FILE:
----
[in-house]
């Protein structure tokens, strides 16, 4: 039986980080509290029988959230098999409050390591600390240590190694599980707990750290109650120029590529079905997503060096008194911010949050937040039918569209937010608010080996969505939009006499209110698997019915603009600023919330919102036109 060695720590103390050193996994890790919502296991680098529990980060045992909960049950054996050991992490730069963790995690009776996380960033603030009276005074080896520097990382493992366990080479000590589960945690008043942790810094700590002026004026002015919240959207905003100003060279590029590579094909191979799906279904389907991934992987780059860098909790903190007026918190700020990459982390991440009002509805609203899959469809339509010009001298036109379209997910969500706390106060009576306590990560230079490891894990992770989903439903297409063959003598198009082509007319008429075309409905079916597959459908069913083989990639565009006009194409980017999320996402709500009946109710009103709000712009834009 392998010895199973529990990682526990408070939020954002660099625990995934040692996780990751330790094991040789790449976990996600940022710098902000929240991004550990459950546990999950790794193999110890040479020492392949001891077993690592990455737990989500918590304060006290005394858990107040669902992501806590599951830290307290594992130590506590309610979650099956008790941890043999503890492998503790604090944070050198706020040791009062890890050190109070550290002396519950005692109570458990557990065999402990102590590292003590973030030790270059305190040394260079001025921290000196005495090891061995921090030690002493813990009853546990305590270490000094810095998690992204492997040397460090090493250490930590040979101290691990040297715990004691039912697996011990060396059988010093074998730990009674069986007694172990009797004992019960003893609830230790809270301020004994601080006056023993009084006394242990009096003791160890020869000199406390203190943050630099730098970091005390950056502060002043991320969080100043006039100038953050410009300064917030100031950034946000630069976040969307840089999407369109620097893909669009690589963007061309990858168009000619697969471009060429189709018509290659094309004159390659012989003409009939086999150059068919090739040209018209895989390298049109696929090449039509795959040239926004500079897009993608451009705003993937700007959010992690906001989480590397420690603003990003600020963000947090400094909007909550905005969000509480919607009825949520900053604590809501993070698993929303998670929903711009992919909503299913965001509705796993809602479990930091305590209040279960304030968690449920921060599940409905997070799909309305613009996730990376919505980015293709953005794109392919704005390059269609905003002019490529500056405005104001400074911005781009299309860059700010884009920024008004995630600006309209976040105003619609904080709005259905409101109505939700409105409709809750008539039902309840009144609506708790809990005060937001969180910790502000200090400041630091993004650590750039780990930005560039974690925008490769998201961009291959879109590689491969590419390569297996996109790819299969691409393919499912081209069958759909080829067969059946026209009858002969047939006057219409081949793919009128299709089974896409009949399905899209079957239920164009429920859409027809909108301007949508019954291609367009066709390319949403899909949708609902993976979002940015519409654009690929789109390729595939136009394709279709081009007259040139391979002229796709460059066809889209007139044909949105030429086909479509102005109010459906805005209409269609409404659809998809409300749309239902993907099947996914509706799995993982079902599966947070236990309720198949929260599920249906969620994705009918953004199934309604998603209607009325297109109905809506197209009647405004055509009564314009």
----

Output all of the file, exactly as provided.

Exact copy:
[in-house]
């Protein structure tokens, strides 16, 4: 039986980080509290029988959230098999409050390591600390240590190694599980707990750290109650120029590529079905997503060096008194911010949050937040039918569209937010608010080996969505939009006499209110698997019915603009600023919330919102036109 060695720590103390050193996994890790919502296991680098529990980060045992909960049950054996050991992490730069963790995690009776996380960033603030009276005074080896520097990382493992366990080479000590589960945690008043942790810094700590002026004026002015919240959207905003100003060279590029590579094909191979799906279904389907991934992987780059860098909790903190007026918190700020990459982390991440009002509805609203899959469809339509010009001298036109379209997910969500706390106060009576306590990560230079490891894990992770989903439903297409063959003598198009082509007319008429075309409905079916597959459908069913083989990639565009006009194409980017999320996402709500009946109710009103709000712009834009 392998010895199973529990990682526990408070939020954002660099625990995934040692996780990751330790094991040789790449976990996600940022710098902000929240991004550990459950546990999950790794193999110890040479020492392949001891077993690592990455737990989500918590304060006290005394858990107040669902992501806590599951830290307290594992130590506590309610979650099956008790941890043999503890492998503790604090944070050198706020040791009062890890050190109070550290002396519950005692109570458990557990065999402990102590590292003590973030030790270059305190040394260079001025921290000196005495090891061995921090030690002493813990009853546990305590270490000094810095998690992204492997040397460090090493250490930590040979101290691990040297715990004691039912697996011990060396059988010093074998730990009674069986007694172990009797004992019960003893609830230790809270301020004994601080006056023993009084006394242990009096003791160890020869000199406390203190943050630099730098970091005390950056502060002043991320969080100043006039100038953050410009300064917030100031950034946000630069976040969307840089999407369109620097893909669009690589963007061309990858168009000619697969471009060429189709018509290659094309004159390659012989003409009939086999150059068919090739040209018209895989390298049109696929090449039509795959040239926004500079897009993608451009705003993937700007959010992690906001989480590397420690603003990003600020963000947090400094909007909550905005969000509480919607009825949520900053604590809501993070698993929303998670929903711009992919909503299913965001509705796993809602479990930091305590209040279960304030968690449920921060599940409905997070799909309305613009996730990376919505980015293709953005794109392919704005390059269609905003002019490529500056405005104001400074911005781009299309860059700010884009920024008004995630600006309209976040105003619609904080709005259905409101109505939700409105409709809750008539039902309840009144609506708790809990005060937001969180910790502000200090400041630091993004650590750039780990930005560039974690925008490769998201961009291959879109590689491969590419390569297996996109790819299969691409393919499912081209069958759909080829067969059946026209009858002969047939006057219409081949793919009128299709089974896409009949399905899209079957239920164009429920859409027809909108301007949508019954291609367009066709390319949403899909949708609902993976979002940015519409654009690929789109390729595939136009394709279709081009007259040139391979002229796709460059066809889209007139044909949105030429086909479509102005109010459906805005209409269609409404659809998809409300749309239902993907099947996914509706799995993982079902599966947070236990309720198949929260599920249906969620994705009918953004199934309604998603209607009325297109109905809506197209009647405004055509009564314009």